He lay senseless on the stone floor at the top of the tower, staring up at the blemished moon. He couldn't move. He couldn't breathe. The vision of eternity-squared left him trembling in a cold sweat. Somewhere, he heard laughter. A child's laughter. A man's laughter. Eddie couldn't tell.

"Silence," Jarrock ordered.

The laughter continued. Eddie let his head roll to one side. He found Timmy rolling on the floor, shaking in a fit of hysterical giggles. He looked strange.

And then Eddie recognized him, a face in a dusty old photo album. The child Timmy grinning out, sitting on Santa's lap. Eddie had seen Tim's face in that album. And Barlow, standing beside...

And then Eddie knew.

Jarrock took one step towards the laughing child and motioned to kick him in the side. His foot passed through the boy's body. Timmy continued to laugh as if nothing happened.

"What sorcery...?" the high priest began.

He stared down at the boy, an immaterial phantom now, still laughing out loud, his peals growing, twisting, becoming a chorus of mockery.

"I do not know what devilry this is," Jarrock said. "It matters not. Once I've drawn the life force of the prisoners and perform the final sacrifice, I will control everything." He took two steps toward the stone lever and drew it back.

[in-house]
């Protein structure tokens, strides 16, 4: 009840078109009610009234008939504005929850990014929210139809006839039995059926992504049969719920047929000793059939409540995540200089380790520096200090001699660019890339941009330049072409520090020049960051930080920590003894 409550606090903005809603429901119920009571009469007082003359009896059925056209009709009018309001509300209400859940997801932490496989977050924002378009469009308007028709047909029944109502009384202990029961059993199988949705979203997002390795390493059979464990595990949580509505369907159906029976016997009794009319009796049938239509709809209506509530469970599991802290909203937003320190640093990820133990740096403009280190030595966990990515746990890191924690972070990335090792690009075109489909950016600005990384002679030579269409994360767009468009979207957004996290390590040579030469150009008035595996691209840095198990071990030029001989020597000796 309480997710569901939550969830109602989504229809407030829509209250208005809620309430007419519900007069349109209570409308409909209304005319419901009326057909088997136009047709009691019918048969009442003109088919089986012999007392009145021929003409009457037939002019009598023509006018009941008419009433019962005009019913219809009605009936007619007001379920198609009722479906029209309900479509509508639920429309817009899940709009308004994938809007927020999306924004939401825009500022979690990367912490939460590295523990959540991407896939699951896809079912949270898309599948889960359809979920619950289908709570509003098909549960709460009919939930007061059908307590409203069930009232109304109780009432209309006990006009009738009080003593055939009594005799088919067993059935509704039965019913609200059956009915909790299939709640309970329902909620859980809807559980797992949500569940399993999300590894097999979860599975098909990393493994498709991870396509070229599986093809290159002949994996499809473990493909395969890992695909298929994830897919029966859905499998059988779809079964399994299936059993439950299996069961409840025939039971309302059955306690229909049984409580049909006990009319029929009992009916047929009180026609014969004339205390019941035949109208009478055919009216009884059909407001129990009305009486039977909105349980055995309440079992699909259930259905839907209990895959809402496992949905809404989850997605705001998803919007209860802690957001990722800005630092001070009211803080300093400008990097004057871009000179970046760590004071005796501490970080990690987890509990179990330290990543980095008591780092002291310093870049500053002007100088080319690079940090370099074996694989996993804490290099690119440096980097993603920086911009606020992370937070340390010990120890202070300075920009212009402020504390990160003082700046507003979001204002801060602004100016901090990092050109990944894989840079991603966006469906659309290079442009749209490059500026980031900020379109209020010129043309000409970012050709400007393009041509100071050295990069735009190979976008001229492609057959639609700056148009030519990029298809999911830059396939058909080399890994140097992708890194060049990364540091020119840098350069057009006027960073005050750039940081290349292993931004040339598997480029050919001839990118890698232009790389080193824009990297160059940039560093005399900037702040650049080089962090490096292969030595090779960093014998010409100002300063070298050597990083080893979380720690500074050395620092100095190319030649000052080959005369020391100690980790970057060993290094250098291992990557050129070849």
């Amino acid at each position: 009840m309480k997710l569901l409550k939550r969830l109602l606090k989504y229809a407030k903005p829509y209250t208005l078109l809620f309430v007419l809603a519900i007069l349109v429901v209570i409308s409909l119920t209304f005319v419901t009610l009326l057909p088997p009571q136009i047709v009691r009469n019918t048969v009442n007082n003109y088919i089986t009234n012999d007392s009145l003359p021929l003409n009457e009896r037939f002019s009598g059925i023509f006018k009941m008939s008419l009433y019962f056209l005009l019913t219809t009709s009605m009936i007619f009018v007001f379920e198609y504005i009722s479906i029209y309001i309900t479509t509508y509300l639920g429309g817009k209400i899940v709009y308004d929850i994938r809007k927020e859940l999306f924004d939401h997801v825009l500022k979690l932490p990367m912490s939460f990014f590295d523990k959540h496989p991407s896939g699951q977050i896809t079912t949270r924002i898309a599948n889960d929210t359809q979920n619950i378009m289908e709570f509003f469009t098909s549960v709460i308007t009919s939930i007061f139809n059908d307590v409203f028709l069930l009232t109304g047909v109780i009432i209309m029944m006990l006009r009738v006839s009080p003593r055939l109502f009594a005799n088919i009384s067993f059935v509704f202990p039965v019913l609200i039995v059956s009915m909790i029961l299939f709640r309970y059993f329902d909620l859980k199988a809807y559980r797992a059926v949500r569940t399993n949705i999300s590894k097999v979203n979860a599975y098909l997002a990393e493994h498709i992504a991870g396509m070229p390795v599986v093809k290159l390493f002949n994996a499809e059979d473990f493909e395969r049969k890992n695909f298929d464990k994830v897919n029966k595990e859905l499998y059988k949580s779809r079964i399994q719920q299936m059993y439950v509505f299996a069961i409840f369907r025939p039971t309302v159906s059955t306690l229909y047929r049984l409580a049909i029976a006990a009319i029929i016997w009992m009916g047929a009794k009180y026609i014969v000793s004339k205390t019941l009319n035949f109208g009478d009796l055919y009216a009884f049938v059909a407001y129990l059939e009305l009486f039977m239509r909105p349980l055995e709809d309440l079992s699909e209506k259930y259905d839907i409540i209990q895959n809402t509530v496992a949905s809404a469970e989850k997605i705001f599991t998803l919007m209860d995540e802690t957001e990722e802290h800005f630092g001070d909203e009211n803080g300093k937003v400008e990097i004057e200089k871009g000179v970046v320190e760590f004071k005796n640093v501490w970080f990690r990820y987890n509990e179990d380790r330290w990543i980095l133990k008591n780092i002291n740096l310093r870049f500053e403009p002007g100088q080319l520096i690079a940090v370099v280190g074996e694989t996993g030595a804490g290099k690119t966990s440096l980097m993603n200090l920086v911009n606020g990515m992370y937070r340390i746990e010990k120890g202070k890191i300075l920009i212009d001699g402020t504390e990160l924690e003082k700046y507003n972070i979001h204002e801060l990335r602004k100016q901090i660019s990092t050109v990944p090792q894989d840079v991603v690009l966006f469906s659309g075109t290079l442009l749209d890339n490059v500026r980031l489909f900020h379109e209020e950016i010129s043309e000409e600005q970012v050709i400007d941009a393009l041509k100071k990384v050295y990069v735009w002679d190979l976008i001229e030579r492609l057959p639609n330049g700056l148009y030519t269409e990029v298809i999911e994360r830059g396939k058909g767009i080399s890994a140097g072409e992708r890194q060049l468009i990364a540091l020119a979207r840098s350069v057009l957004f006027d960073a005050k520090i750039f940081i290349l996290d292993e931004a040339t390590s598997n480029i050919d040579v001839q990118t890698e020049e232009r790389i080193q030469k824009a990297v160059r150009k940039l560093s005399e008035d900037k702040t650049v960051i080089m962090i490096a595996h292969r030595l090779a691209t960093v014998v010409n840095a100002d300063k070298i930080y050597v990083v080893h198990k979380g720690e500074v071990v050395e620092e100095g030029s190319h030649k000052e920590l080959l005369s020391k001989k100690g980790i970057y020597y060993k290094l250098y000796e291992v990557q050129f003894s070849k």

The tower quaked. the sound of rending earth shook the ground far below. Eddie climbed to his knees. The prison below was bisected by a line of glowing red. Dragons swooped around, rescuing prisoners and soldiers alike, but Eddie spotted the body of a soldier falling backwards into the abyss. Eddie couldn't make sense of what he saw. The weight of universes still crushed him as he stared like a brainless cipher.

Jarrock laughed. "I can feel it. I can feel it already. He held out his hands. I can feel—"

A body soared up from the darkness below, kicking Jarrock in the face. The high priest stumbled backwards and tripped over Eddie.

The newcomer spun around and pushed the lever back in place. The collapsing prison ceased its descent, hanging in two pieces angled down towards the fiery abyss. Once she was certain the prison was safe, she spun on her heels, approaching Jarrock. Eddie just stared up at her.

The girl with the purple eyes.

She was only steps away from Jarrock when he aimed his palm at her and blasted out a beam of red power. Ruby dodged and rolled to one side, regaining her feet is quick as a ninja. She leapt and swept her foot around to kicked the man full in the throat. He lurched away, groaning, then stopped himself and blasted at her again. Ruby leapt and dodged as attack after attack lit up the night with red brilliance. One beam hit Eddie. He cringed, then realized it had passed through him without harm.

Ruby got in one more good kick. Then a jet of red lit up her left side, sending her flying back. She crashed to the stone and lay groaning.

"Not her, you bastard," Eddie screamed, finding a purpose at last. He leapt on Jarrock and pummeled his face. Jarrock struggled to free himself. He blasted Eddie again and again, but Eddie didn't feel even a tickle. The granite skin Jarrock had once had was gone. He cowered under Eddie's fists, drawing his hands up to his face, groaning and squirming.

"You want me to give you a hand with that?"

Eddie knew the voice. A chill ran up his back. He feared the memories would paralyze him again. His body quaked.

Eddie looked up. There, standing above him against the moonlight, was the adult Tim Barlow, his hair knotted in tangled dreadlocks, his eyes bespectacled once again, the old smile, tinged with a hint of sorrow.

page published Aug 19 2017